Dozens of ISIS Jihad Brides Returning to Britain ‘Imminently’


Up to 80 jihad brides and their children are reportedly heading back to Britain from Kurdish custody in the Middle East.

Around 150 jihad brides with British citizenship are thought to have travelled to the Middle East to join the Islamic State, mostly with male partners or to become brides to jihadists already in theatre.

Many have now become widows in the custody of Kurdish fighters as the Islamic State’s physical caliphate — which once stretched across Syria and Iraq, with exclaves in places like Misrata, Libya — collapses in the face of sustained assaults by the Russian-backed Syrian government and Western-backed forces such as the Kurdish YPG.

Kurdish leader Abdul Karim Omar now says he wants to “hand over” the foreign extremists who once flocked to the region, according to The Times, vowing: “We will not let them stay here.”

The French government recently said they would accept children being repatriated, but not their adult parents — but Theresa May’s government appears to be a softer touch, with a relative of one ‘British’ bride claiming she had been issued with a new passport and travel documents for her children, and that she and around 80 women like her are likely to return imminently. More may follow.

“The vast majority of those returning to Britain from Syria are women and children,” one British official confirmed by way of justification — although female jihadists have been convicted for terror plots in the UK.

“The more concerning cases — particularly the men — have not been returning. But we will speak to everyone… because they may have been involved in terrorist activity,” they added.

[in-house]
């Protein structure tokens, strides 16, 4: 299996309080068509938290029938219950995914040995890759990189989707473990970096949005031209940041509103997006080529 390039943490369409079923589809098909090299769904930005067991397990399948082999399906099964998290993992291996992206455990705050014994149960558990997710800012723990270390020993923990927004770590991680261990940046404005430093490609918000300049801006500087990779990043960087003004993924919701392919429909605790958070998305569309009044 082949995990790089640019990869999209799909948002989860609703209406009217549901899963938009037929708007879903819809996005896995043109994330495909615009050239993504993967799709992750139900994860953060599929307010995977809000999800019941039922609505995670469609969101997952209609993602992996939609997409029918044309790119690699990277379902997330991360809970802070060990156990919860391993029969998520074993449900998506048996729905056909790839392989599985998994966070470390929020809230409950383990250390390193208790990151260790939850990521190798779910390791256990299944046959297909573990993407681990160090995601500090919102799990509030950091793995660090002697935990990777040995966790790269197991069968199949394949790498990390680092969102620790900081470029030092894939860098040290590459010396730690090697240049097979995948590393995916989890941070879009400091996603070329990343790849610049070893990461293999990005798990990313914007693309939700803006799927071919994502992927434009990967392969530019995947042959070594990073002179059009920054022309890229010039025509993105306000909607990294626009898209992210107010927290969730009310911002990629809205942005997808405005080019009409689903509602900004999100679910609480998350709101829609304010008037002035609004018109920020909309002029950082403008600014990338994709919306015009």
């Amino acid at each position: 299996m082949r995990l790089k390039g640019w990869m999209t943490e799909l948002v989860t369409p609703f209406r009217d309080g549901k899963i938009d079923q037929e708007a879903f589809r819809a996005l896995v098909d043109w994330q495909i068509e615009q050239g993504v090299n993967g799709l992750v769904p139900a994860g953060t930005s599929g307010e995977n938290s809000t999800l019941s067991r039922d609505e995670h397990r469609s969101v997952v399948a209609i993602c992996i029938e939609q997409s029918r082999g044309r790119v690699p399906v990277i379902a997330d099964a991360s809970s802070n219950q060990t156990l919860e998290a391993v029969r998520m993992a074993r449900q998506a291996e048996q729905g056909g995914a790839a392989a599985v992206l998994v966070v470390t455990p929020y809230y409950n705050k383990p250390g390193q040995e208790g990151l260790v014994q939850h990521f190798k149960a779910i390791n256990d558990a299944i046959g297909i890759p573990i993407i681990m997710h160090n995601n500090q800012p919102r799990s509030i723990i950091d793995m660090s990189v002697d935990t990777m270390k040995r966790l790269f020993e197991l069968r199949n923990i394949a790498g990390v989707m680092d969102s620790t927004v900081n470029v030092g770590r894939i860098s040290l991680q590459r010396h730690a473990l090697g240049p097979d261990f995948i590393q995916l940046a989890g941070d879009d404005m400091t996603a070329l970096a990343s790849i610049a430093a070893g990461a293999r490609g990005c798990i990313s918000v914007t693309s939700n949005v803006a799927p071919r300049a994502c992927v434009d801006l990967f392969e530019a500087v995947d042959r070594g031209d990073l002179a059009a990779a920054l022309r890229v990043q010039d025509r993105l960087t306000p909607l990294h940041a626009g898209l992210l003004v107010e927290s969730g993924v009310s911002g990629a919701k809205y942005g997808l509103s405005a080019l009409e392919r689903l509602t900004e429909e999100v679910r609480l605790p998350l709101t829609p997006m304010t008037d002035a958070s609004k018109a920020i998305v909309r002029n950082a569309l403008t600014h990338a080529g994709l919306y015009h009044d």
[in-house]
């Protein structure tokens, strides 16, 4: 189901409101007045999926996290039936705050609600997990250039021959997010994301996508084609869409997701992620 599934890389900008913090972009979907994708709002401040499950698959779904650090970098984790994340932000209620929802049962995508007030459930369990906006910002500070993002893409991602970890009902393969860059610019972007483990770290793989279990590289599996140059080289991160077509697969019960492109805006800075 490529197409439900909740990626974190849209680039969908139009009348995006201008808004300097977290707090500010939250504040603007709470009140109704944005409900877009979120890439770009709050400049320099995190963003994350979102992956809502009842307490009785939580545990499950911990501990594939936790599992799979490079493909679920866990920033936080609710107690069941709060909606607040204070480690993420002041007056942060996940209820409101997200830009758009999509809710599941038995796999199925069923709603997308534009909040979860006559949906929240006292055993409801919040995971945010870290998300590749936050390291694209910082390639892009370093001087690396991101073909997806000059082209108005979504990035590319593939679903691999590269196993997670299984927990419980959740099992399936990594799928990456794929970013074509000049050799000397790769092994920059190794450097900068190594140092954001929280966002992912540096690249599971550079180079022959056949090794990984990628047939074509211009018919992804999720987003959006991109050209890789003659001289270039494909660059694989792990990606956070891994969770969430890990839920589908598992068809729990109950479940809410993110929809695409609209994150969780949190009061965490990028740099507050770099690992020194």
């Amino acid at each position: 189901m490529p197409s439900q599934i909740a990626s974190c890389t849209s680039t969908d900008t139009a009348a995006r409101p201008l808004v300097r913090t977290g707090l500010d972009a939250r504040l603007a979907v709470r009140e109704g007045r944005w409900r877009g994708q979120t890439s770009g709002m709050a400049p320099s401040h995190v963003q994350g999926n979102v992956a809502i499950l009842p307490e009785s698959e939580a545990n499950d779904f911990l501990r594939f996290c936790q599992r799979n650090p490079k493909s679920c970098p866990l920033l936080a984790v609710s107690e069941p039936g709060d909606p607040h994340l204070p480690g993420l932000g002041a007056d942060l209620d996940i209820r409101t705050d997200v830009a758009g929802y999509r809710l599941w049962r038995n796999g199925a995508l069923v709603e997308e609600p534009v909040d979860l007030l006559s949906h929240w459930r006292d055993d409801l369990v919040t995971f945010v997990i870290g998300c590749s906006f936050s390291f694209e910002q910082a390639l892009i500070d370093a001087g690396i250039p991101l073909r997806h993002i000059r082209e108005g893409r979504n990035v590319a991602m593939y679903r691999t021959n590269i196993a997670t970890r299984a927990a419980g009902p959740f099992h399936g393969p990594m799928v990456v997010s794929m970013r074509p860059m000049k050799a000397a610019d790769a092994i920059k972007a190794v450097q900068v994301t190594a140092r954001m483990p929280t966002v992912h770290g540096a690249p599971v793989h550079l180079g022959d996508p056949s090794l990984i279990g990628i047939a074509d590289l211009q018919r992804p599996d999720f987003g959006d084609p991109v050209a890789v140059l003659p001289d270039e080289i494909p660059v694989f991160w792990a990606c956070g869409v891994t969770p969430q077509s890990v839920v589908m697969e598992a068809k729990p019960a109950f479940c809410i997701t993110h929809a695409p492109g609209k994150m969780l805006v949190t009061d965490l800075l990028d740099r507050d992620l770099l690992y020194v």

This does not appear to be quite true, however, as previous reports have indicated that a large number of Islamic State volunteers have returned to Britain, and that the authorities have not seen great success in either prosecuting or even monitoring them, due to difficulties gathering evidence of crimes in their Middle East — which is, of course, a war zone — and a lack of police and security resources to surveil them all.

Only one female returnee, Tareena Shakil, from Birmingham, has been successfully convicted.

Opinion on whether or not jihad brides should be allowed to return is reportedly divided, with the neighbour of two sisters who travelled to the Islamic State from east London suggesting “The children should definitely be allowed to return because they are so young and they’ve done nothing wrong” — although side-steps the question of whether Britain has any real obligation to children born in the Middle East to migration-background women.

Another local resident was less indulgent, stating simply: “They’ve made their bed, now they should lie in it… Last year’s attacks in London and Manchester showed that we’ve got enough jihadists here already. We don’t need any more.”

Salman Abedi, the suicide bomber who targetted an Ariana Grande concert attended mainly by children and young people, was the son of an Islamist refugee from Libya.

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